Navajo Nation School Buildings Opening After Renovations
With funds from the American Recovery and Investment Act (ARRA), the Rough Rock Community School, on the Navajo Nation Reservation, spent the past two years getting replacement buildings including the school’s academic building, dormitories and other facilities.
“The Rough Rock Community School Replacement Project is an important priority for the Interior Department and Bureau of Indian Education,” Assistant Secretary-Indian Affairs Larry Echo Hawk said in September 2009. “The $52.5 million provided under the American Recovery and Reinvestment Act will revitalize this historic school by creating an improved learning environment for its students, teachers and staff, as well as bringing much-needed jobs to the Navajo people.”
Now, on August 15 Echo Hawk will be on hand to speak at the opening of the new buildings in Chinle, Arizona.
Echo Hawk will not be alone, he will be joined by other Interior officials, including Jack Rever, director of the Indian Affairs Office of Facilities, Environmental and Cultural Resources; Emerson Eskeets, deputy director of the Office of Facilities Management and Construction; and Bart Stevens, deputy director of School Operations at the Bureau of Indian Education (BIE).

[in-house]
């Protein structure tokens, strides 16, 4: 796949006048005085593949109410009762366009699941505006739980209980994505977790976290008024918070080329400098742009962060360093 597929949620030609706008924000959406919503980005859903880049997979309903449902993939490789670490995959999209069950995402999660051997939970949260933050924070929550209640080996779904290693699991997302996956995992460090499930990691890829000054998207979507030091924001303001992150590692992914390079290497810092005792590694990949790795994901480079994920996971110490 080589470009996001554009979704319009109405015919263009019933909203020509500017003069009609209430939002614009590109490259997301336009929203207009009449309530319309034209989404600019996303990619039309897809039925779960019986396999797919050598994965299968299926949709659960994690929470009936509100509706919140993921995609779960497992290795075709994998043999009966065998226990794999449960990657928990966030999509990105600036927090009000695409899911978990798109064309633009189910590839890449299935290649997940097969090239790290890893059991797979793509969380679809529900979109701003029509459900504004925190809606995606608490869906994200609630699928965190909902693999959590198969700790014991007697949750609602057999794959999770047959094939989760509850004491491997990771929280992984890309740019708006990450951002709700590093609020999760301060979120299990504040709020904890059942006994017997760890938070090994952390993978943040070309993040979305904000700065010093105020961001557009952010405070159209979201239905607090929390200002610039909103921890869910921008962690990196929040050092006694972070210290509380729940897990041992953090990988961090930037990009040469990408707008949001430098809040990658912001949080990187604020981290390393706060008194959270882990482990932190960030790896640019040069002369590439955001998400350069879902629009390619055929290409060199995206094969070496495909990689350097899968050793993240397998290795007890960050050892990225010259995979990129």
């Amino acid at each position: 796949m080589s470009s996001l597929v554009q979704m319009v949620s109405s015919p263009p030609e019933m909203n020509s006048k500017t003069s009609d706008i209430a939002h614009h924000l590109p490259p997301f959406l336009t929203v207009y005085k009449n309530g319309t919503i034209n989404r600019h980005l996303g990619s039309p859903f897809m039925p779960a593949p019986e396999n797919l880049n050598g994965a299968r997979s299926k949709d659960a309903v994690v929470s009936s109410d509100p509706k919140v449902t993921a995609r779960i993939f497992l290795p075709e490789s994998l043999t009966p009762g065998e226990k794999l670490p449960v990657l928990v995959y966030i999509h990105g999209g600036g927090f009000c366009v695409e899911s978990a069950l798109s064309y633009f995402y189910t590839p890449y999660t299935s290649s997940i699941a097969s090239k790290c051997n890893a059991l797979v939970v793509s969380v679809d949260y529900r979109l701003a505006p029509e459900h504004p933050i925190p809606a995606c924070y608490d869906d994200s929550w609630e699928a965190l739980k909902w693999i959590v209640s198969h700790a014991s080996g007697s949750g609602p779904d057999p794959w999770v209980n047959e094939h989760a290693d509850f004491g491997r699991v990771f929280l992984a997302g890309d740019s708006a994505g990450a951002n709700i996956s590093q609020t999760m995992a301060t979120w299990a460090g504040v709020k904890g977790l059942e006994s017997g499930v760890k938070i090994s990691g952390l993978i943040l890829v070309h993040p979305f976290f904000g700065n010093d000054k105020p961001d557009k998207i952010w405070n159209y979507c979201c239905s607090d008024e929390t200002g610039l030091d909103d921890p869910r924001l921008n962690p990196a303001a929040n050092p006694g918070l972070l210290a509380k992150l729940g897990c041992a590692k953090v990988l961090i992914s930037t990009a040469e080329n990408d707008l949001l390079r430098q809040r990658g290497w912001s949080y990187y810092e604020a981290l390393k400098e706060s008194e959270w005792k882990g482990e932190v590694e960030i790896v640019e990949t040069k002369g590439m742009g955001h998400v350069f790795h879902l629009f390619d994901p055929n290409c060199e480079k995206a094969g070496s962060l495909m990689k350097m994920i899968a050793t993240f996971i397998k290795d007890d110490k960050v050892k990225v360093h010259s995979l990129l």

Rough Rock is a BIE-funded K-12 school that opened in 1966 as the first Native American, Navajo-operated school within the Bureau of Indian Affairs (BIA) system.
“The Rough Rock Community School is a symbol of tribal self-determination that is at the heart of Navajo education,” former Navajo Nation President Joe Shirley said in 2009. “I want to express my deep appreciation for the funding that has made this replacement and repair project possible. I am pleased at the attention being paid to improving this historic school, and to the economic and employment opportunities that the project brings to our reservation.”